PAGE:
Veterans Affairs Secretary Eric Shinseki told a veterans group Friday that he's removing the senior leadership of a Phoenix medical facility at the center of a weeks-long scandal at his agency.
With his job hanging in the balance, Shinseki made the announcement barely an hour before he is set to visit the White House to brief President Barack Obama on the preliminary results of his review into wait-times at the Phoenix hospital as well as a broader audit of the entire VA health system.
In an interview with ABC hosts Kelly Ripa and Michael Strahan which aired Friday, Obama said he plans on having a “serious conversation” with Shinseki about whether the VA chief can remain in his post. White House Press Secretary Jay Carney on Thursday tied Shinseki’s future to the results of the reviews into the agencies.
The agency’s inspector general released a preliminary report into the Phoenix facility on Wednesday finding that 1,700 veterans were improperly left off the wait list to get medical care, possibly in connection with trying to doctor wait times. The VA's IG is also reviewing 41 other VA facilities for similar activities. Shinseki told the homeless veterans organization Friday that he will announce the results of the VA-wide audit in the coming days while apologizing for the debacle surrounding his agency.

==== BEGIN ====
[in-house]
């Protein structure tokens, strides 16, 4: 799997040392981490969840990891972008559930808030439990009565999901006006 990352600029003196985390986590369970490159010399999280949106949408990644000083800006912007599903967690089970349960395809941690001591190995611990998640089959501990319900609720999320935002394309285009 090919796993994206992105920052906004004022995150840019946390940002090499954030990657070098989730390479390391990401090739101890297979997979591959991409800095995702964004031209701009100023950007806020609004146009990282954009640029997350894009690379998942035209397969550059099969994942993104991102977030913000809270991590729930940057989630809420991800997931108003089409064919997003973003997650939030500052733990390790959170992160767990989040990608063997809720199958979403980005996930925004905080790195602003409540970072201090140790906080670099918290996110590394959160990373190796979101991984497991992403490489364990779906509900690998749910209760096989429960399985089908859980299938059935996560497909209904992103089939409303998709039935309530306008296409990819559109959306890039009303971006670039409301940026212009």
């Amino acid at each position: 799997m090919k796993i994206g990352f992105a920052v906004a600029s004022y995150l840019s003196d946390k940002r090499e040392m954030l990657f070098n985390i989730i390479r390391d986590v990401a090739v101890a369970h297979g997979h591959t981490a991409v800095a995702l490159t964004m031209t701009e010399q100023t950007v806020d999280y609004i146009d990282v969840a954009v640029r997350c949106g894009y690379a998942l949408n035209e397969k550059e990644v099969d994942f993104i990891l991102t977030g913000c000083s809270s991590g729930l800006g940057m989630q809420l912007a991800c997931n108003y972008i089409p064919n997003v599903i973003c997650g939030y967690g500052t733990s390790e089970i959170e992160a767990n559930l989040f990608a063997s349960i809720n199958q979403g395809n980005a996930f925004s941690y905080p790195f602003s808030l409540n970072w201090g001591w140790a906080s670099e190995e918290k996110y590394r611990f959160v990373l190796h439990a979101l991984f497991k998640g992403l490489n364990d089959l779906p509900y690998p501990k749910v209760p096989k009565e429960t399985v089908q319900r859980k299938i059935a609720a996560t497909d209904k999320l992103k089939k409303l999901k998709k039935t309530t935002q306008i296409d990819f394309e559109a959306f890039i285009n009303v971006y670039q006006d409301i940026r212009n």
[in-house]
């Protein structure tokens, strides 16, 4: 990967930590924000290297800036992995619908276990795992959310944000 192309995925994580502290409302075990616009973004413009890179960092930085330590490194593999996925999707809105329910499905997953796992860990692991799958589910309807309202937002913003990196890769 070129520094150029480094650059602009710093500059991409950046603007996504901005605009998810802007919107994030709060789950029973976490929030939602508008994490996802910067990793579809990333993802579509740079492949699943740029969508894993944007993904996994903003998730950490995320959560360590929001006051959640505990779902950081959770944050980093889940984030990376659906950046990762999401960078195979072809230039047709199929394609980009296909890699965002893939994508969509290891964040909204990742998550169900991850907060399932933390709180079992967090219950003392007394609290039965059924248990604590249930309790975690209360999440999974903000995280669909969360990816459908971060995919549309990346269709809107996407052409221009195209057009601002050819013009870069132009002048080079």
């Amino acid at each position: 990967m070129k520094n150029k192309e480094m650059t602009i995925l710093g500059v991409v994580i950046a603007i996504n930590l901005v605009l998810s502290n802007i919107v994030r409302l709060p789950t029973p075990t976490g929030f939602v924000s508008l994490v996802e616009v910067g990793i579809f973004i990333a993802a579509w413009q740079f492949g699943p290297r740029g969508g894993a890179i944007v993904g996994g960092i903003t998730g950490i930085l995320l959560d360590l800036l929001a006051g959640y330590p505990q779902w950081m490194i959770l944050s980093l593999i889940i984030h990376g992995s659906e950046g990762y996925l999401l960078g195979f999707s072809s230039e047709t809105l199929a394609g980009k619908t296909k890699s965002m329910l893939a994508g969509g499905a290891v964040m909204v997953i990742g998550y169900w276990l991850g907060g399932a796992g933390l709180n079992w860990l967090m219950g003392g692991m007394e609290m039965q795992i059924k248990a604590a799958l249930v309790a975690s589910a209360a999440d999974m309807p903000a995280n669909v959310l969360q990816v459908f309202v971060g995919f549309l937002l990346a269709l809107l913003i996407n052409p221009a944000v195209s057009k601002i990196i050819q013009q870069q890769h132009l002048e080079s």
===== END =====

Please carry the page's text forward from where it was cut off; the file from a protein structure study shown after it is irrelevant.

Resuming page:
"Given the facts I now know, I apologize as the senior leader of the Department of Veterans Affairs," Shinseki told the group. "I cannot explain the lack of integrity among some of the leaders of our health care facilities. This is something I rarely encountered during 38 years in uniform. And so I will not defend it, because it is indefensible, but I can take responsibility for it and I do."
Shinseki also called on Congress to pass a version of a bill granting him additional authorities to remove underperforming executives from the VA. He added that no senior executive of the Veterans Health Administration will receive a performance bonus this year, and announced that he is ending the process of including VA wait times in the calculation of executive bonuses.
More than 100 members of Congress, including more than two dozen vulnerable Democratic lawmakers, have called for Shinseki's firing. On Thursday, Democratic Congressional Campaign Committee Chairman Rep. Steve Israel added his name to the list of Democrats calling on Obama to replace Shinseki.